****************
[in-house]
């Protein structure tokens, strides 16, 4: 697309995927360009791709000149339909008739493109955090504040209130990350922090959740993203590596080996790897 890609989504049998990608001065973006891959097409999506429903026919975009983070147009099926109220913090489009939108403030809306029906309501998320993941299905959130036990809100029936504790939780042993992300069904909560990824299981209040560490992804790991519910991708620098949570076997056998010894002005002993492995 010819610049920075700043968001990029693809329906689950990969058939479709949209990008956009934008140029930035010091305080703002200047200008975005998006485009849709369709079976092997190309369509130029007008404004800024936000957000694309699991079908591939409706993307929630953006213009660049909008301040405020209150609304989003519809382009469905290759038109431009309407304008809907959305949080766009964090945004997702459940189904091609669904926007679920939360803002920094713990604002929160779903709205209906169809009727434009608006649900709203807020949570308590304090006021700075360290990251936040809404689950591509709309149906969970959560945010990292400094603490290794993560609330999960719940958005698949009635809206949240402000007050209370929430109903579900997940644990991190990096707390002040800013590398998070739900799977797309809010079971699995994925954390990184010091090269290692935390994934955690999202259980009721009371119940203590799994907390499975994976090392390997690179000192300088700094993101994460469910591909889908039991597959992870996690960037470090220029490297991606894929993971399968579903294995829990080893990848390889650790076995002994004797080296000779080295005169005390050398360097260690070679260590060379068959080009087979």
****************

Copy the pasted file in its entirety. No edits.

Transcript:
[in-house]
């Protein structure tokens, strides 16, 4: 697309995927360009791709000149339909008739493109955090504040209130990350922090959740993203590596080996790897 890609989504049998990608001065973006891959097409999506429903026919975009983070147009099926109220913090489009939108403030809306029906309501998320993941299905959130036990809100029936504790939780042993992300069904909560990824299981209040560490992804790991519910991708620098949570076997056998010894002005002993492995 010819610049920075700043968001990029693809329906689950990969058939479709949209990008956009934008140029930035010091305080703002200047200008975005998006485009849709369709079976092997190309369509130029007008404004800024936000957000694309699991079908591939409706993307929630953006213009660049909008301040405020209150609304989003519809382009469905290759038109431009309407304008809907959305949080766009964090945004997702459940189904091609669904926007679920939360803002920094713990604002929160779903709205209906169809009727434009608006649900709203807020949570308590304090006021700075360290990251936040809404689950591509709309149906969970959560945010990292400094603490290794993560609330999960719940958005698949009635809206949240402000007050209370929430109903579900997940644990991190990096707390002040800013590398998070739900799977797309809010079971699995994925954390990184010091090269290692935390994934955690999202259980009721009371119940203590799994907390499975994976090392390997690179000192300088700094993101994460469910591909889908039991597959992870996690960037470090220029490297991606894929993971399968579903294995829990080893990848390889650790076995002994004797080296000779080295005169005390050398360097260690070679260590060379068959080009087979």